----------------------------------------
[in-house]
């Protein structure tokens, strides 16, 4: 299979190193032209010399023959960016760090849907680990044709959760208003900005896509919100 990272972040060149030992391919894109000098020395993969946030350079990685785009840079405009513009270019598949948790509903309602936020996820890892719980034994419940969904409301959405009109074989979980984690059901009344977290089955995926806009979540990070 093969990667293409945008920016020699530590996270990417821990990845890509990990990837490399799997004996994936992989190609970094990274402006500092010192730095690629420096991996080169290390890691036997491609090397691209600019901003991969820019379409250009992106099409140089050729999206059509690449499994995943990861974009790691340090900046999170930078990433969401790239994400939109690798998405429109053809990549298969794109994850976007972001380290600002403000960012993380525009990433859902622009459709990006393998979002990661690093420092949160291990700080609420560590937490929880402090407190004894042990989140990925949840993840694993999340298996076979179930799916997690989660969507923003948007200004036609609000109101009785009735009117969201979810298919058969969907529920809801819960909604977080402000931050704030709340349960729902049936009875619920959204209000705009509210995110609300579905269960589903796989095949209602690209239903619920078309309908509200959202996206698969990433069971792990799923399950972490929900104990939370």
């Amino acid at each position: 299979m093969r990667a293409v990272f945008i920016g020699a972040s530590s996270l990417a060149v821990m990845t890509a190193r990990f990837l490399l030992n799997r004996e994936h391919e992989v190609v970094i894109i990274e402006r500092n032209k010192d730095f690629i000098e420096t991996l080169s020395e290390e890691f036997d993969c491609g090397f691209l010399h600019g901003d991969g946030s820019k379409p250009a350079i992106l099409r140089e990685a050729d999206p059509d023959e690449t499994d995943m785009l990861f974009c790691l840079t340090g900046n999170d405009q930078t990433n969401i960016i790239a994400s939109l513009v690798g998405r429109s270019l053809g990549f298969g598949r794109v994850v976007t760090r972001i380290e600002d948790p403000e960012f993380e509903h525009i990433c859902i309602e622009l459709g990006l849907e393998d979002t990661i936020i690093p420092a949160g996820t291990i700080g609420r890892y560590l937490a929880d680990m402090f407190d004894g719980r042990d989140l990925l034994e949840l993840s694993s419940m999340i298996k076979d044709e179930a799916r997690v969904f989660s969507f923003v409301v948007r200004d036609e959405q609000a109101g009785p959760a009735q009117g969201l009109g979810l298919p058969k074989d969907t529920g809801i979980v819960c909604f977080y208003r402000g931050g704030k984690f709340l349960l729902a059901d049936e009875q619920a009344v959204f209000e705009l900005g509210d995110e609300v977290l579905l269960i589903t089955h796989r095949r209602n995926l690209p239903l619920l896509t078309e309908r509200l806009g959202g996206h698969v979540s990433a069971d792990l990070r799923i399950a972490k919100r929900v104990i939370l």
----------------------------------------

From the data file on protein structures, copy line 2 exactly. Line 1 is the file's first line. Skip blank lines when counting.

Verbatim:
């Protein structure tokens, strides 16, 4: 299979190193032209010399023959960016760090849907680990044709959760208003900005896509919100 990272972040060149030992391919894109000098020395993969946030350079990685785009840079405009513009270019598949948790509903309602936020996820890892719980034994419940969904409301959405009109074989979980984690059901009344977290089955995926806009979540990070 093969990667293409945008920016020699530590996270990417821990990845890509990990990837490399799997004996994936992989190609970094990274402006500092010192730095690629420096991996080169290390890691036997491609090397691209600019901003991969820019379409250009992106099409140089050729999206059509690449499994995943990861974009790691340090900046999170930078990433969401790239994400939109690798998405429109053809990549298969794109994850976007972001380290600002403000960012993380525009990433859902622009459709990006393998979002990661690093420092949160291990700080609420560590937490929880402090407190004894042990989140990925949840993840694993999340298996076979179930799916997690989660969507923003948007200004036609609000109101009785009735009117969201979810298919058969969907529920809801819960909604977080402000931050704030709340349960729902049936009875619920959204209000705009509210995110609300579905269960589903796989095949209602690209239903619920078309309908509200959202996206698969990433069971792990799923399950972490929900104990939370």